Comparing two point files with one polygon

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02-01-2018 09:47 AM
HannahSmith3
New Contributor II

I am doing some QA to some addressing. I have two address point files.

One from several years ago that  the address point is placed on the buildings (which I want the newer data to do). The second is a month old that the address points are at the centroid of the parcel layer.

I need to see where adjustments are needed. I was hoping to find a method to compare the two address points for changes in the address number and road name and the differences of the placement such as that number is not found within that parcel (polygon).

Anyone have any ideas? I have a Basic Licenses for ArcMap 10.5

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DanPatterson_Retired
MVP Esteemed Contributor

You poor address people... spaces sometimes 2, nulls, then concatenate... sometimes 3 fields, sometimes 6.

Notice I provided a LIST (ie there are square brackets around the fields... I just chose a random number of them

The code

def strip_space(in_flds):
    """ provide the 6 fields to strip and concatenate
    python parser"""
    fixed = []
    fmt = []
    for i in in_flds:
        if i not in (" ", None):
            fixed.append(i)
            fmt.append("{}")
    frmt = " ".join([f for f in fmt])
    frmt.strip()    
    flds = [str(i).strip() for i in fixed]
    result = frmt.format(*fixed)
    return result‍‍‍‍‍‍‍‍‍‍‍‍‍‍

and the cal attached

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40 Replies
DanPatterson_Retired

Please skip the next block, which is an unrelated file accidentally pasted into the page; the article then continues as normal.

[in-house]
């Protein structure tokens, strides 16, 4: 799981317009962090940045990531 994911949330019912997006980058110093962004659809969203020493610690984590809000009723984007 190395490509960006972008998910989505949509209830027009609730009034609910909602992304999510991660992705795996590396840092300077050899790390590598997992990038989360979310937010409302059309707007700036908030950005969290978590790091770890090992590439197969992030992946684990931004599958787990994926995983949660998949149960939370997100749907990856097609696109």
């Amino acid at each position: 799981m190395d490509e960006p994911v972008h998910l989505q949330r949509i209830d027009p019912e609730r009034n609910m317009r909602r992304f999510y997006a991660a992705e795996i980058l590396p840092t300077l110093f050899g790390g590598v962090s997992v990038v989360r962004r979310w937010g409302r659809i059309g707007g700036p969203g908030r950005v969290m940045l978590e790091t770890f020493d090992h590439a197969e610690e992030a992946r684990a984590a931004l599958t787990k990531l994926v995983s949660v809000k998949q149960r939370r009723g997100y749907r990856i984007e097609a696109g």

MVP Esteemed Contributor

Hannah, can it be safe to assume the OBJECTID numbers between the two files aren't in direct correspondence?

If they were, then a join based on that common key would make things easier.

If there is not  and the address is in one field then you could join on that field

If that is not the case, then you could concatenate the full address in a new file and try a join using those two common fields.  This would at least give you the addresses that were the same, leaving you with the addresses that are different.

HannahSmith3
New Contributor II

They do not have the same object ID. That would make my life too easy. When trying to Concatenate the fields I get a ton of spaces when a field is empty. What is the process should I do to only get information if there is some in it?

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DanPatterson_Retired
MVP Esteemed Contributor

You may have to do some prep work... like for now, select only the records that have all the data and don't concatenate those.

I don't know what the data looks like, but if it is a real mess and you have less than a 100 or so, it may just be faster to do a side-by-each comparison and provide a common 'key' field to both.  A tax roll number would work, anything, but at some stage every address should have some kind of 'key' to tie it to attributes and location.

If you have a couple of made up records from each table (anonymize them) then some people that work specifically in that area may be able to leap in

   jborgion‌ any ideas?

HannahSmith3
New Contributor II

The calculation I madeComparison Between the different layers

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HannahSmith3
New Contributor II

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DanPatterson_Retired
MVP Esteemed Contributor

Grief... well, I would certainly work with a selection to test the process first.

Your address column on the left, should be able to join with the address column on the right...

Have you tried that?  The big thing to check is to ensure everything is exact.  

There are a few things that you should consider when assessing the results